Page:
Why parents in Mumbai are opting for state board for their children
When Reshma Morajkar’s daughter, Arunima, was about to turn three, many suggested that she be enrolled in an “international school” from the pre-primary years to secure a seat for the future.
However, Reshma, an associate creative director with a leading TV channel and her husband Kapil Chavan were unfazed by the pressure. As their peers stood in long queues to get their children into some of the top Indian Certificate of Secondary Education (ICSE), International General Certificate of Secondary Education (IGCSE) and Central Board of Secondary Education (CBSE) schools, the couple decided to enrol their daughter into a state board school.
“The money that schools affiliated to other boards charge seems unnecessary. If our daughter wants to pursue a hobby, she can do it after school. In terms of the curriculum, there is nothing wrong with the state board,” said Reshma.
Despite a rise in the number of schools affiliated to these international boards in the city and their curriculum being more superior to that of the state board, many parents are consciously deciding to opt for the state board.
Reason? Exorbitant fees charged by the schools and lack of regulation by the state. Apart from tuition fees, they also charge for sports, extra-curricular activities, etc. In the past few years, many parents have protested against the abrupt fee hikes levied by these schools.
“These schools lack transparency as parents have no say in its functioning. Many are also found flouting rules with respect to fees, infrastructure etc. which made us think twice,” said Ranjeet Ruke, a tutor from Mira Road who enrolled his five-year-old son Samyak into a state board school this year.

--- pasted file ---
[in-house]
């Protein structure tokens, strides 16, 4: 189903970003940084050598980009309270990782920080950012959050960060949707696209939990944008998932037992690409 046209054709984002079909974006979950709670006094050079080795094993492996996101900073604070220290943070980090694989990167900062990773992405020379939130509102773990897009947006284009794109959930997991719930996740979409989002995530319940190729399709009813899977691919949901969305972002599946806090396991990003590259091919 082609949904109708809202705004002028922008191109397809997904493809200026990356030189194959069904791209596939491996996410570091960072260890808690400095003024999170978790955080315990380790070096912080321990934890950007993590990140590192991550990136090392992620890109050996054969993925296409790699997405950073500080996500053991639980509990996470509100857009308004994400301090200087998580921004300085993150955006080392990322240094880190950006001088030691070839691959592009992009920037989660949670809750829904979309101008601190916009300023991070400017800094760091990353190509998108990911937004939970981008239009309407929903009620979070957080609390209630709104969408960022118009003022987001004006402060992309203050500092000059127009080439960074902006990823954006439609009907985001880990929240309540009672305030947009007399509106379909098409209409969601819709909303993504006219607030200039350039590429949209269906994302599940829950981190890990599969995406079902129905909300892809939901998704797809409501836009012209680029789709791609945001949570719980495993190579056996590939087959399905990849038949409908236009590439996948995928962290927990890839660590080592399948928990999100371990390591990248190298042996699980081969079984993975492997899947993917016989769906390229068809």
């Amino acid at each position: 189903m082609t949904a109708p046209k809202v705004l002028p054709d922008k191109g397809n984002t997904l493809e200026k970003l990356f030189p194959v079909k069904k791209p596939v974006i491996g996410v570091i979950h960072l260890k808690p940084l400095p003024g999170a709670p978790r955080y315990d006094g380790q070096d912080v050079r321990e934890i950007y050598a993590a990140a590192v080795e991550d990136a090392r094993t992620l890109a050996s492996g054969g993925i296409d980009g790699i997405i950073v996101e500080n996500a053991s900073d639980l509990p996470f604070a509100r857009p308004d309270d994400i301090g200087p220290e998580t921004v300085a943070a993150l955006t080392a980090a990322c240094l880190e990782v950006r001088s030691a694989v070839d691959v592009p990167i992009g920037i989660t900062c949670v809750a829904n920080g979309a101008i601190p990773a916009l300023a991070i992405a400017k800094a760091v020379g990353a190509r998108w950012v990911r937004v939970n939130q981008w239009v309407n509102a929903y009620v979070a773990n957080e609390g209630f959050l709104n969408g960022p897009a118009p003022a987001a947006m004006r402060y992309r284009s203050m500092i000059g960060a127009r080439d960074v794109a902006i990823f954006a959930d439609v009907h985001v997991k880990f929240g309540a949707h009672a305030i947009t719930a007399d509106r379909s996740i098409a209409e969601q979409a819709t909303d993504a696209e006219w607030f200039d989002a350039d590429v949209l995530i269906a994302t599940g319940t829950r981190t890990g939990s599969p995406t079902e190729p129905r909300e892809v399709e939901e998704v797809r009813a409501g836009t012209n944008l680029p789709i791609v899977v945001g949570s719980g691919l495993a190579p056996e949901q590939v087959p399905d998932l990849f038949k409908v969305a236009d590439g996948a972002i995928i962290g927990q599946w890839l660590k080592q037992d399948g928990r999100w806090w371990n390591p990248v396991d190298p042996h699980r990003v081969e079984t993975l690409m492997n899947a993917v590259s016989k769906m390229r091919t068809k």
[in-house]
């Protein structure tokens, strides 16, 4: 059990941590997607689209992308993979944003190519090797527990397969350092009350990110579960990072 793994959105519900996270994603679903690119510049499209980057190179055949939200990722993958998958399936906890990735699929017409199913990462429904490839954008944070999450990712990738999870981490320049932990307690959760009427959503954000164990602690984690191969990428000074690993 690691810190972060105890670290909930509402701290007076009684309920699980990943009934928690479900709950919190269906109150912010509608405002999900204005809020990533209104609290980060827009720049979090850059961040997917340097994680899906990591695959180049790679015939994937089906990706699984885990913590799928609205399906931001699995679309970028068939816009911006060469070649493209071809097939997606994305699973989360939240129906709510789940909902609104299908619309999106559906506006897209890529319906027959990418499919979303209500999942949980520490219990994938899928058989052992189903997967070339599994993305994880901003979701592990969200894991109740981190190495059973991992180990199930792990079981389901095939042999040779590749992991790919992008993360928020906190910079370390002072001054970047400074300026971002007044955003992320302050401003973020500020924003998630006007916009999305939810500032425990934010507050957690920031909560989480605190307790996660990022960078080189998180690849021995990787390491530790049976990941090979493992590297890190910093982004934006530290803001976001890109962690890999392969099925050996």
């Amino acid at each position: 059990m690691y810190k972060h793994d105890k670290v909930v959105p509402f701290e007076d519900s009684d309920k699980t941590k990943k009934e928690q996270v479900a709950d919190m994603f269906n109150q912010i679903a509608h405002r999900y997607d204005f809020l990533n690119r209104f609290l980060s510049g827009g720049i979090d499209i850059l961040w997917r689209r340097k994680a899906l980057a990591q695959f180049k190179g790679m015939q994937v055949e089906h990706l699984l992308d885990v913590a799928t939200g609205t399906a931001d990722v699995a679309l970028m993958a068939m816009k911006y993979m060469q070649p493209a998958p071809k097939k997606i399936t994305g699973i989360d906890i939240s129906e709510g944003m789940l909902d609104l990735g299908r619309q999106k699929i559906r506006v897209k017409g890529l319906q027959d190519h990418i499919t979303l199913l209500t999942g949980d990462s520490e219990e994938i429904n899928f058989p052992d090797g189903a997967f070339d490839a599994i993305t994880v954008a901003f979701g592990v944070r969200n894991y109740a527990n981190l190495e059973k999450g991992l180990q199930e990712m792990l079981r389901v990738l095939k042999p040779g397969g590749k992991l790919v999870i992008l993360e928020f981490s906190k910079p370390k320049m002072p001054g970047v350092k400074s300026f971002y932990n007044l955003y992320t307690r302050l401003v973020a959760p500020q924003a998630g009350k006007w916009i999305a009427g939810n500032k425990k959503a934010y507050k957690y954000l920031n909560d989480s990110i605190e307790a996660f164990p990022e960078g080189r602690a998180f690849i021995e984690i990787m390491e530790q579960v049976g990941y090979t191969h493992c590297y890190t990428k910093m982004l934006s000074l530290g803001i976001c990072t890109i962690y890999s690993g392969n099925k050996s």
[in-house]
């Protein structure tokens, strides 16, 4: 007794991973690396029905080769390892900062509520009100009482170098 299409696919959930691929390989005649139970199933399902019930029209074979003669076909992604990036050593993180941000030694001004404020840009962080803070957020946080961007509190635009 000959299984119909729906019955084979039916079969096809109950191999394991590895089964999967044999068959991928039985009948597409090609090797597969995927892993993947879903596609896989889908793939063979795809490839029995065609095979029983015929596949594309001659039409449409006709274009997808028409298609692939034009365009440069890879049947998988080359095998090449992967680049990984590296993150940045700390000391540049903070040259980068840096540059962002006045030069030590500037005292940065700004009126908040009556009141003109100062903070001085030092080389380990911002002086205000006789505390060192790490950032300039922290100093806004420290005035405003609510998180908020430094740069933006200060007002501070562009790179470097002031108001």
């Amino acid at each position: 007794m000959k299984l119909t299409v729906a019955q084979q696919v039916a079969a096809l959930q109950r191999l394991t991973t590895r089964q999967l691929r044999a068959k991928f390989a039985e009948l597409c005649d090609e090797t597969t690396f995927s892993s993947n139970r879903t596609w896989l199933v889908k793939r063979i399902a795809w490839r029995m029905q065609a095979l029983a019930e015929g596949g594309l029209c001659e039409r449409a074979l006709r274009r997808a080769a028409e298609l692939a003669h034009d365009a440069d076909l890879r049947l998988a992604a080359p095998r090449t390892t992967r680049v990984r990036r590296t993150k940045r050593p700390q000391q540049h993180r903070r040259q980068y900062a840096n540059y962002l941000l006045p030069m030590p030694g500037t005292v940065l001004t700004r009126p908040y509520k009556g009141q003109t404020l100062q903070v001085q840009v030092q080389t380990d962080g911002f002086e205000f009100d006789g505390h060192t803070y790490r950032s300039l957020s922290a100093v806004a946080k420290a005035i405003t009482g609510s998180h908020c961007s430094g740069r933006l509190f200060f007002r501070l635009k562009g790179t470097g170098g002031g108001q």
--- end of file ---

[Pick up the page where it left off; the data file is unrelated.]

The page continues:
While the constant increase in fees of other boards’ schools continues to be a concern for many, parents who can afford to pay that are still not opting for it.
“In many of these schools, the staff keeps changing which affects students. State board schools, however, give certain stability as they are bound by strict rules,” said Swapna Trailokya, principal of Parle Tilak Vidyalaya, Vile Parle.
She said in Maharashtra, many students switch to the state board after Class 10, so it’s more reasonable to enrol your child into state board schools.
Meanwhile, a school with a great academic record and playground is just perfect for Dharmendra Tiwari, who works for a leading multinational firm, and his wife Sunanda, a journalist. The couple enrolled their son Arjun in a state board school in Chembur this year. “Some schools push for things beyond the needs of a child. A school in Ghatkopar hired a professional dance training institute to train students from pre-primary. This is wrong,” said Tiwari.
Father Francis Swamy, joint secretary of Archdiocesan Board of Education which runs 150 catholic schools in Mumbai, said one can see a reverse trend in the preferences of parents during admissions. “Many parents are realising that a school being affiliated to an international board is not going to help if it is not good. Those who spend huge amounts on education also demand accountability, which not all schools give,” said Swamy.
He said over the past few years, the state board has taken efforts to ensure its curriculum and teaching methods are at par with the changing needs of society.
Francis Joseph, a city-based educationist is happy that his two children – Ryan, 15 and Rhea, 9 – are studying in state board schools. “As students of the state board, we could build a rapport with our peers who came from different strata of society. We also find teachers of private aided state board schools are best-paid, hence more dedicated ,” he said.
Despite wanting to enrol their children in state board school, some parents find it difficult owing to the absence of good schools in their locality. “As the state is not investing much in public schools, many are struggling to retain its quality as the infrastructure is crumbling and staff positions lie vacant. The new schools are only trying to pocket profits in the name of education,” said Ghanshyam Sonar, a city-based RTE activist.
Meanwhile, Farida Lambay, co-founder, Pratham, said the state board needs to work on its content to make it child-friendly and more logic driven. “Some changes in the marking system that the board has recently made are good. The syllabus needs to focus more on concepts and problem solving.”